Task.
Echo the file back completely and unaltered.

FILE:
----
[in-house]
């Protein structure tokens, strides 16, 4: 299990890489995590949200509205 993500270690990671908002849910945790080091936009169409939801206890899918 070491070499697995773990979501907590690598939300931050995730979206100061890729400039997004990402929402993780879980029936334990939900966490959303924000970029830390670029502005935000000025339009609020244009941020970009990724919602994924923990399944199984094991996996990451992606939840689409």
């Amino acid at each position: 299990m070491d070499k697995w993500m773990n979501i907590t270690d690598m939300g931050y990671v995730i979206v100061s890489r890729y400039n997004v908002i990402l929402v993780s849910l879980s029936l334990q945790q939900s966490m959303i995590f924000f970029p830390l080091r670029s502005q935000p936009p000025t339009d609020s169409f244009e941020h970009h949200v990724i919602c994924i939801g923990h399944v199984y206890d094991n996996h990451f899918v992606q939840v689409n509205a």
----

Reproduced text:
[in-house]
């Protein structure tokens, strides 16, 4: 299990890489995590949200509205 993500270690990671908002849910945790080091936009169409939801206890899918 070491070499697995773990979501907590690598939300931050995730979206100061890729400039997004990402929402993780879980029936334990939900966490959303924000970029830390670029502005935000000025339009609020244009941020970009990724919602994924923990399944199984094991996996990451992606939840689409």
């Amino acid at each position: 299990m070491d070499k697995w993500m773990n979501i907590t270690d690598m939300g931050y990671v995730i979206v100061s890489r890729y400039n997004v908002i990402l929402v993780s849910l879980s029936l334990q945790q939900s966490m959303i995590f924000f970029p830390l080091r670029s502005q935000p936009p000025t339009d609020s169409f244009e941020h970009h949200v990724i919602c994924i939801g923990h399944v199984y206890d094991n996996h990451f899918v992606q939840v689409n509205a």